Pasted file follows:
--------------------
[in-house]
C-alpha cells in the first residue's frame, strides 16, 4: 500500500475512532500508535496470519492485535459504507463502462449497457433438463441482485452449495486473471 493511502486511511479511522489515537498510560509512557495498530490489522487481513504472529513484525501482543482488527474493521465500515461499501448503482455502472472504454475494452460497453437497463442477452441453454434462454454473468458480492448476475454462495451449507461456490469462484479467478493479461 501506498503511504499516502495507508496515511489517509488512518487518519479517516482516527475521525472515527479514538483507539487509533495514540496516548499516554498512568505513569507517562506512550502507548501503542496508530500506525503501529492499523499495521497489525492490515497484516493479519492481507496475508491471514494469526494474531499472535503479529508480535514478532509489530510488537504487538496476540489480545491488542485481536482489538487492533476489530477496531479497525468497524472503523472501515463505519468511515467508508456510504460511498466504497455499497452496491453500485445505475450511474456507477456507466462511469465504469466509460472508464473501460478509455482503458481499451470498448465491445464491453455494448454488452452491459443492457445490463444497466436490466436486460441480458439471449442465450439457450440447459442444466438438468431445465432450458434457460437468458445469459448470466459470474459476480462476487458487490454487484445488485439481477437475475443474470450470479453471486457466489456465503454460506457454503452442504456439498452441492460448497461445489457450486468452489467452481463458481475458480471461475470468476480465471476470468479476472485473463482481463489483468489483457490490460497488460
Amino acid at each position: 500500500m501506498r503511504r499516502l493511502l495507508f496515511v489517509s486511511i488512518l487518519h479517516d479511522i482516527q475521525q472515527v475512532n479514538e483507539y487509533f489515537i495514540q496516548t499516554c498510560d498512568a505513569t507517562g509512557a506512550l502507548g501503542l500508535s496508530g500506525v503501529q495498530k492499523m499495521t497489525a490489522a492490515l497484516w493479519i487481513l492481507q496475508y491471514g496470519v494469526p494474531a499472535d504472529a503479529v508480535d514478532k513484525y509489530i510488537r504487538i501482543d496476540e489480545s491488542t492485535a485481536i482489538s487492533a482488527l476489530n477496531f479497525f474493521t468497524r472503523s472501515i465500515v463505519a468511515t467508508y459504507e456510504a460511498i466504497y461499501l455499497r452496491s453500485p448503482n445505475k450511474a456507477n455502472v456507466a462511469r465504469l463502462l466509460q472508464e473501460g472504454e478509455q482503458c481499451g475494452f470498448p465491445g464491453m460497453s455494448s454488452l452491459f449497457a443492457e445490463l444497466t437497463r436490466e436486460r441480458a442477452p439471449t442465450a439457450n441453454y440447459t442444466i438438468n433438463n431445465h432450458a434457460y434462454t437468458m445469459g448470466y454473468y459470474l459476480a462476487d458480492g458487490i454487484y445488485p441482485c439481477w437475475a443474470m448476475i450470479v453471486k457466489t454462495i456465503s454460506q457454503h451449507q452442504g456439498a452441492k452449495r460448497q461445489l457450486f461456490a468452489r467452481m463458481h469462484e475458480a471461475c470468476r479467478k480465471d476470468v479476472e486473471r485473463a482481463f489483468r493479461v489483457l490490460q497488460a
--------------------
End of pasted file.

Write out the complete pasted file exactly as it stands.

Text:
[in-house]
C-alpha cells in the first residue's frame, strides 16, 4: 500500500475512532500508535496470519492485535459504507463502462449497457433438463441482485452449495486473471 493511502486511511479511522489515537498510560509512557495498530490489522487481513504472529513484525501482543482488527474493521465500515461499501448503482455502472472504454475494452460497453437497463442477452441453454434462454454473468458480492448476475454462495451449507461456490469462484479467478493479461 501506498503511504499516502495507508496515511489517509488512518487518519479517516482516527475521525472515527479514538483507539487509533495514540496516548499516554498512568505513569507517562506512550502507548501503542496508530500506525503501529492499523499495521497489525492490515497484516493479519492481507496475508491471514494469526494474531499472535503479529508480535514478532509489530510488537504487538496476540489480545491488542485481536482489538487492533476489530477496531479497525468497524472503523472501515463505519468511515467508508456510504460511498466504497455499497452496491453500485445505475450511474456507477456507466462511469465504469466509460472508464473501460478509455482503458481499451470498448465491445464491453455494448454488452452491459443492457445490463444497466436490466436486460441480458439471449442465450439457450440447459442444466438438468431445465432450458434457460437468458445469459448470466459470474459476480462476487458487490454487484445488485439481477437475475443474470450470479453471486457466489456465503454460506457454503452442504456439498452441492460448497461445489457450486468452489467452481463458481475458480471461475470468476480465471476470468479476472485473463482481463489483468489483457490490460497488460
Amino acid at each position: 500500500m501506498r503511504r499516502l493511502l495507508f496515511v489517509s486511511i488512518l487518519h479517516d479511522i482516527q475521525q472515527v475512532n479514538e483507539y487509533f489515537i495514540q496516548t499516554c498510560d498512568a505513569t507517562g509512557a506512550l502507548g501503542l500508535s496508530g500506525v503501529q495498530k492499523m499495521t497489525a490489522a492490515l497484516w493479519i487481513l492481507q496475508y491471514g496470519v494469526p494474531a499472535d504472529a503479529v508480535d514478532k513484525y509489530i510488537r504487538i501482543d496476540e489480545s491488542t492485535a485481536i482489538s487492533a482488527l476489530n477496531f479497525f474493521t468497524r472503523s472501515i465500515v463505519a468511515t467508508y459504507e456510504a460511498i466504497y461499501l455499497r452496491s453500485p448503482n445505475k450511474a456507477n455502472v456507466a462511469r465504469l463502462l466509460q472508464e473501460g472504454e478509455q482503458c481499451g475494452f470498448p465491445g464491453m460497453s455494448s454488452l452491459f449497457a443492457e445490463l444497466t437497463r436490466e436486460r441480458a442477452p439471449t442465450a439457450n441453454y440447459t442444466i438438468n433438463n431445465h432450458a434457460y434462454t437468458m445469459g448470466y454473468y459470474l459476480a462476487d458480492g458487490i454487484y445488485p441482485c439481477w437475475a443474470m448476475i450470479v453471486k457466489t454462495i456465503s454460506q457454503h451449507q452442504g456439498a452441492k452449495r460448497q461445489l457450486f461456490a468452489r467452481m463458481h469462484e475458480a471461475c470468476r479467478k480465471d476470468v479476472e486473471r485473463a482481463f489483468r493479461v489483457l490490460q497488460a